I remember reading the book Thinking Fast and Slow by Daniel Kahneman about two types of thinking we humans undertake. There's the quick stimulus-response instant reaction that lets you interact with day to day stuff by acting immediately in the moment, the fast brain. Then there's the slower, more carefully crafted thinking responsible for long term planning, the slow brain. The trick is getting the two to work together, using the planning brain to create an environment that channels your impulsive energy in the right direction, for example setting up your kitchen so healthy snacks are more convenient than junk food, or arranging your home so you can grab everything you need for work as you walk towards the front door in the morning when you're half awake and running late. The slow brain builds these channels, guard rails, wave guides, whatever you want to call them, so the fast brain can bounce around and get you where you need to go.
Lately I've been thinking about how that might apply to photography.
There's shooting fast, the quick snapshot, the hey look and click! The kind of picture where you take your camera out, turn it on, and say oh darn I missed it. Let's say for example you're on vacation walking around Barcelona with your friend when suddenly a fireworks parade rushes right past you. Hey, it happens! What do you do? Pull out the camera, press the power button and hold down the shutter button. You just captured the moment.
Then there's shooting slow. Lots of planning and equipment prep. Careful examination of every setting. Tripod, remote shutter, and when everything's as close to perfect as you can manage and the timing of the light is just right, you take the exposure.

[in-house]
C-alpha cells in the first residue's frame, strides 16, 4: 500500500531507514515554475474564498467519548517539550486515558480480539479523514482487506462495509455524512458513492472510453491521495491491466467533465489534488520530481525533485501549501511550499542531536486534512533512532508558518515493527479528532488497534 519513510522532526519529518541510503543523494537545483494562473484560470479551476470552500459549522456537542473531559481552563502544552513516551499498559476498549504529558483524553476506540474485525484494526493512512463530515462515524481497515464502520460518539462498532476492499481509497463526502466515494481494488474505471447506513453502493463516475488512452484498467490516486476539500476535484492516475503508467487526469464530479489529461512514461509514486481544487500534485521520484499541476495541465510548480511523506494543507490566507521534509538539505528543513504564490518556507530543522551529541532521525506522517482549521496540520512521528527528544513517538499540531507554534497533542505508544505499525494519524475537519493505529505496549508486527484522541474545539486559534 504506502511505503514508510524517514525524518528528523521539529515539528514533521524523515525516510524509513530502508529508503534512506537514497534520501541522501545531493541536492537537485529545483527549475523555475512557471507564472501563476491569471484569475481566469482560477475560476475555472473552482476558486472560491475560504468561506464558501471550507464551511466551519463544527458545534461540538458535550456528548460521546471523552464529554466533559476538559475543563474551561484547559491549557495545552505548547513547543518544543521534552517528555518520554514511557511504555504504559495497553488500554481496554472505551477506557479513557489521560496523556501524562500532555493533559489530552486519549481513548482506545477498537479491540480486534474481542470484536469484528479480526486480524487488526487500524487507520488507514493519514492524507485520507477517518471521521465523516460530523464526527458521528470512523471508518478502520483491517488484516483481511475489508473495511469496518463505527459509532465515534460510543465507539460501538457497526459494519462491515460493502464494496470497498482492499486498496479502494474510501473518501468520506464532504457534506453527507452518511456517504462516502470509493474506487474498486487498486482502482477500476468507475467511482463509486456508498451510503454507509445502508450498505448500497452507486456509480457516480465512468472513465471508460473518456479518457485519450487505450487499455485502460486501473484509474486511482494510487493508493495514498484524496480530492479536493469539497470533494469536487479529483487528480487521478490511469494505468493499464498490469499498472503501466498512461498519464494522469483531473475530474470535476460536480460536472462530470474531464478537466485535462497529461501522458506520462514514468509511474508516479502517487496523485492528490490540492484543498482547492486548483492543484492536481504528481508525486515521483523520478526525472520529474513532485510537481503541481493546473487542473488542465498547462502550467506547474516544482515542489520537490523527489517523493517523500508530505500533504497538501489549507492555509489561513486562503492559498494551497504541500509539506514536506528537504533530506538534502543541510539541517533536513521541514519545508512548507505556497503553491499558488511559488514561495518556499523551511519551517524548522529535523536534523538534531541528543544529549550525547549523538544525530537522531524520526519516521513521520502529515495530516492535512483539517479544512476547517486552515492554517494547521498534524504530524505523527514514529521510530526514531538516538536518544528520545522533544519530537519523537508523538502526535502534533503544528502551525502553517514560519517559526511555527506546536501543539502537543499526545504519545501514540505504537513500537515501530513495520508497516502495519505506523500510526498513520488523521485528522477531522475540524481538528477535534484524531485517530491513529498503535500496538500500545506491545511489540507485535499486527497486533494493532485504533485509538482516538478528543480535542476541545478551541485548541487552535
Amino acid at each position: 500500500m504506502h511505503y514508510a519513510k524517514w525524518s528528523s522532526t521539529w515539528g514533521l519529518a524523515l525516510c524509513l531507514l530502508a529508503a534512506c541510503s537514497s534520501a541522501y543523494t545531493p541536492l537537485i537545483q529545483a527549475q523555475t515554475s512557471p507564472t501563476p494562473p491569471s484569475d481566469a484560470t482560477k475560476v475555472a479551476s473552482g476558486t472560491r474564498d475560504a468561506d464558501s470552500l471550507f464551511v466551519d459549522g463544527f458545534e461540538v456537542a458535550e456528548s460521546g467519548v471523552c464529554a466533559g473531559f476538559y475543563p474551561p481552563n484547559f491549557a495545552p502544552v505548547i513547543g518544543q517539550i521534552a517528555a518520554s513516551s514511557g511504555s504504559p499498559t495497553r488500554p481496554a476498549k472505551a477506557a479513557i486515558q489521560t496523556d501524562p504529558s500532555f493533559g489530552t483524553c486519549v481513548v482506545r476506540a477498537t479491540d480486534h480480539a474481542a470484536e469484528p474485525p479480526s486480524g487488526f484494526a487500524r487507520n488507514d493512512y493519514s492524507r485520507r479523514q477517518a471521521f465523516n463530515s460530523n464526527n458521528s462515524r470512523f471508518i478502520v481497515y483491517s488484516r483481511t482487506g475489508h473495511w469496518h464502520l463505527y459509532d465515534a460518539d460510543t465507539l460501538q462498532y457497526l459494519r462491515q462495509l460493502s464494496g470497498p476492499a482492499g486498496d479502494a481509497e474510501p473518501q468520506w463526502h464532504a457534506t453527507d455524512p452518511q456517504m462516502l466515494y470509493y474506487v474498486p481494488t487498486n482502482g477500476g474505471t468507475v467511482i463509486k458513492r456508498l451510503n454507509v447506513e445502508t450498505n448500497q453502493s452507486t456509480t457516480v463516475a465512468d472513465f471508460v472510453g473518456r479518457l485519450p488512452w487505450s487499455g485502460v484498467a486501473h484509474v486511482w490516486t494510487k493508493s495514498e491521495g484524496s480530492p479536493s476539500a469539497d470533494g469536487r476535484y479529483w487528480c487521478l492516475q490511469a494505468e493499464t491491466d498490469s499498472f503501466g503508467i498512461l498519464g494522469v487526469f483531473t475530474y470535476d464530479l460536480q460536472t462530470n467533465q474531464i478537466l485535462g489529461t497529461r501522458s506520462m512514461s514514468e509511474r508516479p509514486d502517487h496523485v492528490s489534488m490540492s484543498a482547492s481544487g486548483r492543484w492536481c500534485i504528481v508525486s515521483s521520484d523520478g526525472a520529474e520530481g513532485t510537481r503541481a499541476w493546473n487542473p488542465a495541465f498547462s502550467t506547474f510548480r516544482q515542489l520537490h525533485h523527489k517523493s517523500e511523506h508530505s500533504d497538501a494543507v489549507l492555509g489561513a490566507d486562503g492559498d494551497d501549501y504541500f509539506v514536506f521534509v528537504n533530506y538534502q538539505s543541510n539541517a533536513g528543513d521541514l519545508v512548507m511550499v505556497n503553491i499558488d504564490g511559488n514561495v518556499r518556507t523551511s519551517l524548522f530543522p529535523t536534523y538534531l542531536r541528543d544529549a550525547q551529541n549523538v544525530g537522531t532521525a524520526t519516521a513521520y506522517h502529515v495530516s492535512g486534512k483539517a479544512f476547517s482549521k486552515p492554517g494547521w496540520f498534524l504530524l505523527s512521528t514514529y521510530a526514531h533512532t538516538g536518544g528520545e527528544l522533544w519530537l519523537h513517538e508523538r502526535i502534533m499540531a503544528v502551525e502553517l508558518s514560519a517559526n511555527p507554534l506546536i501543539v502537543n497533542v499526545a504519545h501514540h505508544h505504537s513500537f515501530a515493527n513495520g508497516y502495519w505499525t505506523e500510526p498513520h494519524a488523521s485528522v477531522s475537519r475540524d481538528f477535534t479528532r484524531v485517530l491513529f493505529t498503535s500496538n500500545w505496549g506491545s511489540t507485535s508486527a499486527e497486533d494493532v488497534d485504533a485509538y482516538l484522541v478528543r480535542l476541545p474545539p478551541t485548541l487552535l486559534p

Shooting fast, shooting slow.
The thing is, shooting slow can vastly improve your shooting fast and make for better snapshots. Any picture will benefit from some advanced thinking, really, and if that slow brain is at work making sure you're ready for the decisive moment, then you'll really capture those moments. You want to take a picture the instant you see something and your camera needs to be available in the right settings. You definitely, absolutely, do not want to and please don't slow everyone down or bring the proceedings to a complete halt just so you can fiddle with your camera and get that perfect exposure. You can't check your settings when you're shooting from the hip. Maybe you can check them when you're not shooting? Take a moment when nothing is happening and check your camera. Are you out in the midday sun? Take a second set a fast exposure time and high f-stop. Inside a museum? Open up the aperture. Be ready to take that cute picture of your kid and a dinosaur with what they call the artistically correct exposure.
Think about the lighting conditions you're about to encounter and what kind of artistic effect you might want. Motion freezing? Motion blur? Bokeh background? Sunstars? Are you looking at the architecture or your goofy companions? And how fast are they moving? Once you've answered these questions - and all answers must be expressed in the form of camera settings - when you've provided your camera with the answers you're ready to capture the moment the way you want to capture it. Hey-look-click and it's yours for life.
In summary, don't annoy your friends with fiddling and framing. Think ahead so you're ready to click-click-click and move on. You're more likely to get the ideal framing and ideal smile in continuous shooting mode. The camera records your interaction with the world as much as anything. So enjoy the moment you want to capture.
Don't underestimate the moment just before and after everyone says cheese.
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